Thus, the Imams used to give charity at night in secret, but they also gave charity during the day time so that people would be aware of the importance of charity.

Had polygamy been a recommended act, the Imams would have married in public.

Reference Kitab al Irshad+Internet
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Re: Should a man marry more then one wife at a time?

Postby Fatimah Zahra Karim » 22 Mar 2011, 19:44

hasin wrote: Bibi Narjis was brought to Imam as a slave. She was not married to him as a princess. She was captured by a caravan (under divine direction) and brought to Iraq as a Slave. I am not questioning her lineage. I am stating the fact that she was brought in as a slave.


Bibi Narjis was not captured as a slave. She ran off with the caravan and told the "captor" that he could pretend she was a slave. She was the one who would make a decision who to be "sold" to. What slave ever had this choice? The Imam sent someone to her with a letter, and upon reading it she agreed to be "sold" to the Imam (pbuh). Now how was she a slave? She joined the caravan to meet the Imam as she had been instructed to do in her dream, and the Imam paid her fare. Make any sense?

Plus, according to shariah, not all slaves are given conjugal rights like some people seem to be implying!
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Re: Should a man marry more then one wife at a time?

Postby Fatimah Zahra Karim » 22 Mar 2011, 19:57

hasin wrote:Bibi Narjis was brought to Imam as a slave. She was not married to him as a princess. She was captured by a caravan (under divine direction) and brought to Iraq as a Slave. I am not questioning her lineage. I am stating the fact that she was brought in as a slave.


Bibi Narjis (pbuh) was NOT a slave. She ran off and joined the caravan and made a deal with her "captor" to pretend she was a slave and that she would only be "sold" to whom she chose. What slave ever got to make that choice? Imam (pbuh) sent her a man with a letter, and upon reading it she agreed to accompany the man and go to the Imam (pbuh). So, she joined the caravan of her free will, left it of her own free will, with the person she chose to leave with, and Imam (pbuh) paid the caravan guy for her fare and for taking care of her. I don't see slavery anywhere in the whole incident...does anyone else?

A point to note, by the way, is that not all slaves have conjugal rights by default as some people seem to be implying.
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Re: Should a man marry more then one wife at a time?

Postby Insaan » 22 Mar 2011, 20:52

Here is an interesting answer for the above question.Read what Imam Saadiq (as) says at the end of question 23.
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22. Why are men permitted to have more than one spouse whereas
the women are not?


The Noble Qur`an has permitted polygamy (but, with strict
conditions and within prescribed limits) and here we have to face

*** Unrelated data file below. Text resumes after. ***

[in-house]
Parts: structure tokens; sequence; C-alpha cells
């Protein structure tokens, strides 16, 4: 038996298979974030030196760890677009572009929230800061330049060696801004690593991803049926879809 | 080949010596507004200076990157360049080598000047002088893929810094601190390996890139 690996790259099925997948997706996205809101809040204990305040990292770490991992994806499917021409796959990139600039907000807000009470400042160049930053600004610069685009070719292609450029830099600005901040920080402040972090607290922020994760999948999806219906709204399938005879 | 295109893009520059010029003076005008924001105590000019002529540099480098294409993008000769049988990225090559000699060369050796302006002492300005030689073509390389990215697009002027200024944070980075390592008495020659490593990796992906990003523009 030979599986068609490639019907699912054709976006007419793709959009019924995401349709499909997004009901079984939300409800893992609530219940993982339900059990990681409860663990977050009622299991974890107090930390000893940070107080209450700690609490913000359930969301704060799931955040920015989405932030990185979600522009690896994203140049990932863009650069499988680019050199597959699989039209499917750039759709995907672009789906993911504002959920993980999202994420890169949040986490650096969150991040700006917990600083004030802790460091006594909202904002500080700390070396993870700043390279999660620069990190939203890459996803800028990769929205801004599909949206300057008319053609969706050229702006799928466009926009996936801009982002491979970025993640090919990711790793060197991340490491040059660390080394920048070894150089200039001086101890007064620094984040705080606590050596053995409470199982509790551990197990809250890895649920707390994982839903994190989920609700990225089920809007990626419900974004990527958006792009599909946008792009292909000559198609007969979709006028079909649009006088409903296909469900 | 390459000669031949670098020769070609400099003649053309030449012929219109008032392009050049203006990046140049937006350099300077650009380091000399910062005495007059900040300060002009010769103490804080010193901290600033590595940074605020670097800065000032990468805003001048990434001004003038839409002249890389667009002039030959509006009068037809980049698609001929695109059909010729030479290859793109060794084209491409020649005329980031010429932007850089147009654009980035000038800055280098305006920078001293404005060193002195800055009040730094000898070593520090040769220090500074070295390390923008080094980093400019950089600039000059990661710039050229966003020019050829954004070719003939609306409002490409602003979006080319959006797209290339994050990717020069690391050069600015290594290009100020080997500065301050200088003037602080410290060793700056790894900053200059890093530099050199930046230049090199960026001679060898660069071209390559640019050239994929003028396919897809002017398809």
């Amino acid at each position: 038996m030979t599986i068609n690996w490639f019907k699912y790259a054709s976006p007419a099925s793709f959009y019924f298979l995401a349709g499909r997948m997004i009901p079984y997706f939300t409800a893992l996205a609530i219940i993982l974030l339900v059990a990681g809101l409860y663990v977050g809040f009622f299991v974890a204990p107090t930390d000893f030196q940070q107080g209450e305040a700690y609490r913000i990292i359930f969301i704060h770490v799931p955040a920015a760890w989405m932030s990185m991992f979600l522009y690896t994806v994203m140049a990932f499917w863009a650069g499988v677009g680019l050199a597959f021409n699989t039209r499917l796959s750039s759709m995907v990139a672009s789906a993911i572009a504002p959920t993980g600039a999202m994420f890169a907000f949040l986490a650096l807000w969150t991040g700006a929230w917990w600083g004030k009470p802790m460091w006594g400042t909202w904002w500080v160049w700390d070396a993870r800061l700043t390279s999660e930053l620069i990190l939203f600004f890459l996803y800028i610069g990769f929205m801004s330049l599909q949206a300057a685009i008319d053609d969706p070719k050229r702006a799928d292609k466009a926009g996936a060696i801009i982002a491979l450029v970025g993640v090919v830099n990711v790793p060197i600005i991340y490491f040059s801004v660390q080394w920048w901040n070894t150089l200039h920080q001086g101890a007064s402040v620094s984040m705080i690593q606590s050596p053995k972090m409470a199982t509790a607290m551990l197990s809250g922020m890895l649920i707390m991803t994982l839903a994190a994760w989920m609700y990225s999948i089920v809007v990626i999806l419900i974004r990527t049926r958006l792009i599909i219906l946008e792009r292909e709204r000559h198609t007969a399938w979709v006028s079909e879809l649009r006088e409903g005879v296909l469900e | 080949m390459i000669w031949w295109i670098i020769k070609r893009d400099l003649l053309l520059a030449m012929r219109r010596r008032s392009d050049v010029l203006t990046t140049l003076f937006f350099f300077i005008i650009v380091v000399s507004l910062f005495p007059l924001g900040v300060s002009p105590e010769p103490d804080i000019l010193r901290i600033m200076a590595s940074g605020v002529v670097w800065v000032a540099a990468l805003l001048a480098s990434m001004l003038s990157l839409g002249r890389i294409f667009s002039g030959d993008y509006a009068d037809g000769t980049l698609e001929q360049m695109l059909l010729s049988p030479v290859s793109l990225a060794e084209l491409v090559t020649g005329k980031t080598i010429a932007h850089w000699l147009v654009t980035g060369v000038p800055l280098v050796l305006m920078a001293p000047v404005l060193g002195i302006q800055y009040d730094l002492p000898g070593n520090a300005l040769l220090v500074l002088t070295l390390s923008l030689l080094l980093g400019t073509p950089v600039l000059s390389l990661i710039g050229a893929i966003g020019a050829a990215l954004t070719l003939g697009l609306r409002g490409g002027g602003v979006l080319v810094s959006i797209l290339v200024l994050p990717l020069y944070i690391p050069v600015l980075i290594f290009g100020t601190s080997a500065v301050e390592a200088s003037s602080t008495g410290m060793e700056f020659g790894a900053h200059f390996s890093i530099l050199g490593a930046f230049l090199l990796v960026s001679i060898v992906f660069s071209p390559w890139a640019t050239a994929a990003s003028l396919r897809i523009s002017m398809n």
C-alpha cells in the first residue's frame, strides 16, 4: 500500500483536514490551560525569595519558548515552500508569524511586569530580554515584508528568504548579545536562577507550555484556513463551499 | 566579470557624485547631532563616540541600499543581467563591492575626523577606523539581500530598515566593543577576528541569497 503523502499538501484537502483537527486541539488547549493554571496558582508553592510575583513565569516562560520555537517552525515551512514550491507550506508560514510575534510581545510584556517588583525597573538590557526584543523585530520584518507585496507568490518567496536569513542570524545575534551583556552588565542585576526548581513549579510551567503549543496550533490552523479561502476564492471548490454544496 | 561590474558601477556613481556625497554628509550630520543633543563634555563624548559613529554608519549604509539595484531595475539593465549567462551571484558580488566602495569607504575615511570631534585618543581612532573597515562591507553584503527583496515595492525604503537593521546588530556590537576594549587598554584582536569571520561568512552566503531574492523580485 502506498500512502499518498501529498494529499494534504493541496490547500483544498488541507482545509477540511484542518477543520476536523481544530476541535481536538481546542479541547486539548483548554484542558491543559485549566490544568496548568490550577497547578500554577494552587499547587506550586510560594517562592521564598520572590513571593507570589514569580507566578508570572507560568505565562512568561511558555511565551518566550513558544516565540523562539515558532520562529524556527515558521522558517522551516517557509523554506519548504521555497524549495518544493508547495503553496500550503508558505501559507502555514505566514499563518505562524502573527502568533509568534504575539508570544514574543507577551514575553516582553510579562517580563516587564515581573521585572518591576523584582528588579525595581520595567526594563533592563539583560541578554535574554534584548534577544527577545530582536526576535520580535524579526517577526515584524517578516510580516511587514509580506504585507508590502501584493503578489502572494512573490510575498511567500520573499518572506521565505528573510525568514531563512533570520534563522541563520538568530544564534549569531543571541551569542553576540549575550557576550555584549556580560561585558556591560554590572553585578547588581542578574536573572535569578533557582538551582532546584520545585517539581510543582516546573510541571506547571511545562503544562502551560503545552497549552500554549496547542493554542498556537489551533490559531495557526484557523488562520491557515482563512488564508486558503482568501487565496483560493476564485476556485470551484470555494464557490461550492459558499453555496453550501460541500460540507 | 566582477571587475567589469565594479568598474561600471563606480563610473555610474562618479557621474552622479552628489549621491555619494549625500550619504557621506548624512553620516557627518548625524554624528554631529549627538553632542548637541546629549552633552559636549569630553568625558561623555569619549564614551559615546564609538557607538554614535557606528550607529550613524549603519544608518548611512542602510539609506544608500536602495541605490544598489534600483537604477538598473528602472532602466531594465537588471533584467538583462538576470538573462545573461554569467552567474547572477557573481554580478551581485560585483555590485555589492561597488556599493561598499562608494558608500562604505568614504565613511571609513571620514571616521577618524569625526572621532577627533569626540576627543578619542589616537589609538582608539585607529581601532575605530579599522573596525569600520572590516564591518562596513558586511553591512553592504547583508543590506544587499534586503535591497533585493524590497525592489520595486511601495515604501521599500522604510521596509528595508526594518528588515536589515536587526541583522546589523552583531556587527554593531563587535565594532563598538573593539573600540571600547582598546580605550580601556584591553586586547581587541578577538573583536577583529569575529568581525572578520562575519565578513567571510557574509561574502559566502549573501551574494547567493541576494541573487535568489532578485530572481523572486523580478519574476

up to a barrage of objections and assaults of the opponents, who,
armed with a cursory study and influenced by imprudent
sentiments, have set out to oppose this Islamic ruling. The
Westerners, in particular, tend to criticize us by saying that Islam
has permitted the males to create a harem and take for themselves
an unlimited number of spouses. As a matter of fact, Islam has
neither permitted the construction of harems - as they take it to
mean - nor has it permitted unconditional and unqualified
polygamy.

Explanation: Studying the conditions that prevailed in different
regions before the onset of Islam, we infer that unreserved
polygamy was a routine affair in those days even to the extent that
on some occasions, when the polytheists would convert into
Muslims they would have in their possession around ten spouses.
Thus, multiplicity of wives is not an invention of Islam; on the
contrary, Islam has confined it within the framework of the
necessities of human life and qualified it by means of strict
conditions.
Islamic laws are determined on the basis of the actual needs of
humans and not on the basis of external propaganda and ill considered
sentiments. The issue of polygamy too has been given
consideration from this angle. This is because none can deny the
fact that men, in the various goings-on of life, are more exposed to
peril than the women, and they are the ones, who predominantly
bear the brunt of actual casualties in battles and other catastrophes.
It cannot also be denied that the sexual life-span of men is more
than that of women since women, at a certain age lose their sexual
strength whereas men do not.
In addition, during menstruation and certain phases of pregnancy
the women are obliged to observe a restriction of sexual activity
whereas the men have no such restrictions.
Apart from all the above there are women who, due to various
reasons, lose their husbands and are usually not sought by the men
as a first-wife, and in the absence of polygamy, they would always
have to remain without a spouse; we read in numerous newspapers
that this group of widowed women, due to the restrictions placed
upon the issue of polygamy, complain of the tangles of life and
regard this curb as a kind of sentimental oppression which they are
subjected to.


Taking these realities into consideration, in such instances wherein
the balance between men and women is disrupted due to certain
factors, we are left with no option except to select one of the
following three alternatives:

1. Men should, at all times, content themselves with just one spouse,
while the extra women should remain without a spouse for the rest
of their lives, suppressing and killing all their innate needs and
internal desires.

2. Men should have only one official and legal spouse, but are
permitted to establish illicit physical relationships with women,